AUGUSTA, Maine — Gov. Paul LePage says his proposal to eliminate taxes on pension income in the proposed supplemental budget is another step toward his goal of eliminating the state personal income tax by the time he leaves office.

“That’s what I would like to do,” he said in an interview. “I am not sure we can get there, but that is what I want to do.”

LePage said lowering the top income tax rate in last year’s budget was a first step toward his long term goal. The current top rate is 8.5 percent and will be reduced to 7.95 percent next January. He said eliminating the income tax on pensions is an important step toward the goal.

“I want to get these people to stay here for ten months a year, maybe just go down to Florida for two months a year,” he said. “Now they are going down there for six months and a day to avoid our income tax.”

LePage said he would have proposed lowering the top tax rate to four percent this session, but said revenues cannot support that step or his intention to eliminate the tax. This year Maine is projected to collect over $1.4 billion — almost half of all state revenues — from personal income taxes.

Sen. Richard Woodbury, I-Yarmouth, serves on the taxation committee and is an economist. He said simply eliminating the personal income tax would be “irresponsible,” but a significant reduction in tax rates would help the state’s economy.

“Where I agree with the Governor is that the income tax at the level that it is at now is a serious economic disincentive in this state,” he said. “We do need to get it lower.”

Woodbury said while some cuts in spending should be part of reaching a lower rate, he believes a “rebalancing” of the tax mix could achieve the goal of a four-percent top rate without slashing public services. He said the governor’s proposal to eliminate taxes on pensions is not a good idea.

“Anytime you create a special tax program for one group of taxpayers over another, you end up having to charge higher taxes to everyone else,” Woodbury said.

Rep. Gary Knight, R-Livermore Falls, the co-chairman of the Legislature’s Taxation Committee, supports both the governor’s immediate proposal on pensions and his long-term goal to eliminate the personal income tax.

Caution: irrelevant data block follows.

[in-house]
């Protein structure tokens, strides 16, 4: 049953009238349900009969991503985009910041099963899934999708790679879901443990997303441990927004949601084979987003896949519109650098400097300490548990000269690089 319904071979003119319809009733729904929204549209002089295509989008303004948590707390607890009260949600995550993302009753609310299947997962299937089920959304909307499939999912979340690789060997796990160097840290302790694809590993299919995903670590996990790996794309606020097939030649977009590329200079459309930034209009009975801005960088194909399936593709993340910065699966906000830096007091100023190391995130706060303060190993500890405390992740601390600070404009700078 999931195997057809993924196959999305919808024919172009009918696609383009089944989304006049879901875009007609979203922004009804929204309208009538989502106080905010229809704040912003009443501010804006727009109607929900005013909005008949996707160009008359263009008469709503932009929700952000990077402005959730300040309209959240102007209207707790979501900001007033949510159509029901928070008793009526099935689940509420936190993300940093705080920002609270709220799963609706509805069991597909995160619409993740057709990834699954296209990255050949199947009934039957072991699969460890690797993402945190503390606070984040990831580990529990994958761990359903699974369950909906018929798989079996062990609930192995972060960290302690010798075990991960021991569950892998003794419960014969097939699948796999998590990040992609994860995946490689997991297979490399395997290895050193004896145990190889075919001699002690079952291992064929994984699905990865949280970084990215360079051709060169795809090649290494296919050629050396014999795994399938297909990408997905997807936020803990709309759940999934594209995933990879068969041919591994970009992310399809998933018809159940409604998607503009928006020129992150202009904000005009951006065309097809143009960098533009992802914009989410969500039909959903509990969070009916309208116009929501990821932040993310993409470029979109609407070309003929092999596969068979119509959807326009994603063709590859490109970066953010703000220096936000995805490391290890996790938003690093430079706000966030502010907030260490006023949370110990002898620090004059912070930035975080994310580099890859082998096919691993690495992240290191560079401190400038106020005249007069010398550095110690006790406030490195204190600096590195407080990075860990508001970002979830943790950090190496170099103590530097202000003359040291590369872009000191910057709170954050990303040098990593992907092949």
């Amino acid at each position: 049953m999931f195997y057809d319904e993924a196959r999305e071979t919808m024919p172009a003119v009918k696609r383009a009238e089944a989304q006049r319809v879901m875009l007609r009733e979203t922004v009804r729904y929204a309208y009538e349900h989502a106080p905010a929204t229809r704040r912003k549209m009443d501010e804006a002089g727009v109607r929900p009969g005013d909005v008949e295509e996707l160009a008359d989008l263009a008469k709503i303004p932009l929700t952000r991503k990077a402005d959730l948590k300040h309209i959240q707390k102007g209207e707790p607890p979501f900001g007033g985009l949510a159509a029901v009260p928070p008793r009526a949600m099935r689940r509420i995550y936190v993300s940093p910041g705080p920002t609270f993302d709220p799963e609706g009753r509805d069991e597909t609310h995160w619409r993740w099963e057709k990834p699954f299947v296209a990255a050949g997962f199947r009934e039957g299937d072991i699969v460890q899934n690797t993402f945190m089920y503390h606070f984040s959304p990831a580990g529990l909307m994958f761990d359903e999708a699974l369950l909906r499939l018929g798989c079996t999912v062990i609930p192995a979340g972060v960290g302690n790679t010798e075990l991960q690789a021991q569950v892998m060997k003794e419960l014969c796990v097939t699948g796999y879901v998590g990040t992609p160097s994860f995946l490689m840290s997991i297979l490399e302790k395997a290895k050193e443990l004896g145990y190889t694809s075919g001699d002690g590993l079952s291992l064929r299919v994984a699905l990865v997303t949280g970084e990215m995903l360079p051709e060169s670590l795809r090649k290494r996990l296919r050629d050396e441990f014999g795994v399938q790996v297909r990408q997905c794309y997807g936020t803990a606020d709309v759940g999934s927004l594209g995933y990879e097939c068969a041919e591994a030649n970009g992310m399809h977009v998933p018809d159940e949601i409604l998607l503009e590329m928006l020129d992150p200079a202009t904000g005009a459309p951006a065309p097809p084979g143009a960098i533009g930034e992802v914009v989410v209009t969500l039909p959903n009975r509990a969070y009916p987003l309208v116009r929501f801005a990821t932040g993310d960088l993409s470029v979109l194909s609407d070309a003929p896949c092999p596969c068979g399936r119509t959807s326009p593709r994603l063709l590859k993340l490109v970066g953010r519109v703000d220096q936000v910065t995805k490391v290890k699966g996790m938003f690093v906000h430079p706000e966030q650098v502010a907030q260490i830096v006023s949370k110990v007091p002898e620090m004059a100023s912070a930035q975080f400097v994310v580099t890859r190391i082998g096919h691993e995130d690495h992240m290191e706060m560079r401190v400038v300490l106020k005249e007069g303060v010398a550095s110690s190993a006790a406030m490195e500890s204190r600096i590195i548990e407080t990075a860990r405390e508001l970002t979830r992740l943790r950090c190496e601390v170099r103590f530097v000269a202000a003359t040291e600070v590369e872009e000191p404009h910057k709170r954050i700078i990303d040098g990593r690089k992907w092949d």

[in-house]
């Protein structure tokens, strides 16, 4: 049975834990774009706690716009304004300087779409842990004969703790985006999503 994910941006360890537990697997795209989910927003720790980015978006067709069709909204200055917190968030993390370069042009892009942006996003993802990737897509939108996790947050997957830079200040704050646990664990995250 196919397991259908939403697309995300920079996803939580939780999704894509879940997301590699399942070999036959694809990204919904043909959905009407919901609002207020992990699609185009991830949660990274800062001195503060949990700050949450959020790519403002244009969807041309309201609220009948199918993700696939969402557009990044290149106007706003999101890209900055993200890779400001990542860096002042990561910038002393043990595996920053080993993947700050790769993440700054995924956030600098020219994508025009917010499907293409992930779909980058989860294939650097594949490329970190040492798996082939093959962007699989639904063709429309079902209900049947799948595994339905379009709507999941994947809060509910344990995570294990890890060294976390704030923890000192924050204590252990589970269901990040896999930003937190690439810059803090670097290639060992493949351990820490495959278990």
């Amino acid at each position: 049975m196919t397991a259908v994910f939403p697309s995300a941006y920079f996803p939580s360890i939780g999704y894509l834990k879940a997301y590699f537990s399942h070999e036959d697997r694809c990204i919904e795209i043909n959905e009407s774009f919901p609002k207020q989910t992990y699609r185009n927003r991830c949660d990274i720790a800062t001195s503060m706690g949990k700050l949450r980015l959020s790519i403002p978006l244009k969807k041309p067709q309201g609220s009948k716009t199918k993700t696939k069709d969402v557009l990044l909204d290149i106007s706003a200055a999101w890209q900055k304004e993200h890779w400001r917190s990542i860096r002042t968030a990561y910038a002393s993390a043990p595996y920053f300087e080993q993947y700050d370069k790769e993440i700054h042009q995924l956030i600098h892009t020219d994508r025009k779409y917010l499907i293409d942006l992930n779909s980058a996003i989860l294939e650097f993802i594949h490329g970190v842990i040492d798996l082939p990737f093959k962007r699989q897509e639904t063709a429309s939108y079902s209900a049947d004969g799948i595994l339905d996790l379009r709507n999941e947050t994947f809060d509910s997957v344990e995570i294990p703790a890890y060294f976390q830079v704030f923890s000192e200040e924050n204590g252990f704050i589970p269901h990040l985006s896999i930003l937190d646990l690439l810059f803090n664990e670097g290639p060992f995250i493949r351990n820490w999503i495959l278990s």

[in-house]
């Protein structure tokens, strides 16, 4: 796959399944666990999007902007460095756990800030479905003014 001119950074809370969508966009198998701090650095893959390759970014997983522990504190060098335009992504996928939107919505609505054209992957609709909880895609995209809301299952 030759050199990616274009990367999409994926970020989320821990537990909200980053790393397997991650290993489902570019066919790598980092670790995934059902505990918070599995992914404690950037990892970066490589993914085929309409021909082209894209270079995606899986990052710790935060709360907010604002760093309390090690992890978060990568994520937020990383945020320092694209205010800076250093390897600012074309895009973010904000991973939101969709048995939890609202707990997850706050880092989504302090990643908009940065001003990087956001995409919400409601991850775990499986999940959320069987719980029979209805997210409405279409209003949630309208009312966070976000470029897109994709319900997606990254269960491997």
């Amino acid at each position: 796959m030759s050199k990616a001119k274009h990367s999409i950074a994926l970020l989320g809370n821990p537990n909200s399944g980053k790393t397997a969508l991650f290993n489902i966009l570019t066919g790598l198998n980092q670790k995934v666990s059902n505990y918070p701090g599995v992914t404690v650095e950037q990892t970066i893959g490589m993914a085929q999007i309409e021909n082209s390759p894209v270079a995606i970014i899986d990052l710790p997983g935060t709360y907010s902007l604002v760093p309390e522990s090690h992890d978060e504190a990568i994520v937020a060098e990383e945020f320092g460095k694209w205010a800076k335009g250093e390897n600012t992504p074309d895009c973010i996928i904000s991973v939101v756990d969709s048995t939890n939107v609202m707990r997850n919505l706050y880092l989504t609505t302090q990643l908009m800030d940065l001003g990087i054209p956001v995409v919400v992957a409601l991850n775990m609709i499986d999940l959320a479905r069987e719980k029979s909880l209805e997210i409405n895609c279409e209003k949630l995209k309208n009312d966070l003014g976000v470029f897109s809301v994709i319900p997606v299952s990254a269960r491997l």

“Maine is the oldest state in the U.S. and this is sending a message that we want you to live and retire here,” he said.

Knight said he supports the goal of eliminating the income tax, but acknowledges that may not be an achievable goal without increasing some other tax. He said while some believe there will be enough growth in the state’s economy to pay for such a cut, he is not confident of that.

“I am supporting the pension and the military piece because I think it is a good thing to do, but paying for it is an issue the Appropriations Committee will have to consider and eventually all of us when it comes to the floor, “ Knight said.

Rep. Seth Berry, D-Bowdoinham, said he had proposed eliminating the income tax on pensions instead of the estate tax cut that was part of the governor’s tax reduction package last year. He said given the slow growth of the economy, he does not think there will be enough revenue growth to pay for that package, let alone the one being proposed this year.

“That’s another $105 million a year on top of the $150 million,” he said. “It’s outrageous.”

Berry said he supports tax reform, not just tax reduction. He agrees with Woodbury that the income tax rate can be lowered, but only by raising some other tax, and said LePage is yet again seeking to cut taxes without paying for it.

“The M.O. clearly of the Governor is I want to enact future tax giveaways, that I don’t have to pay for and take credit for them now,” he said.

The pension proposal is included in the governor’s proposed supplemental budget and will be part of the public hearing before the Appropriations Committee starting at 1 p.m. Wednesday.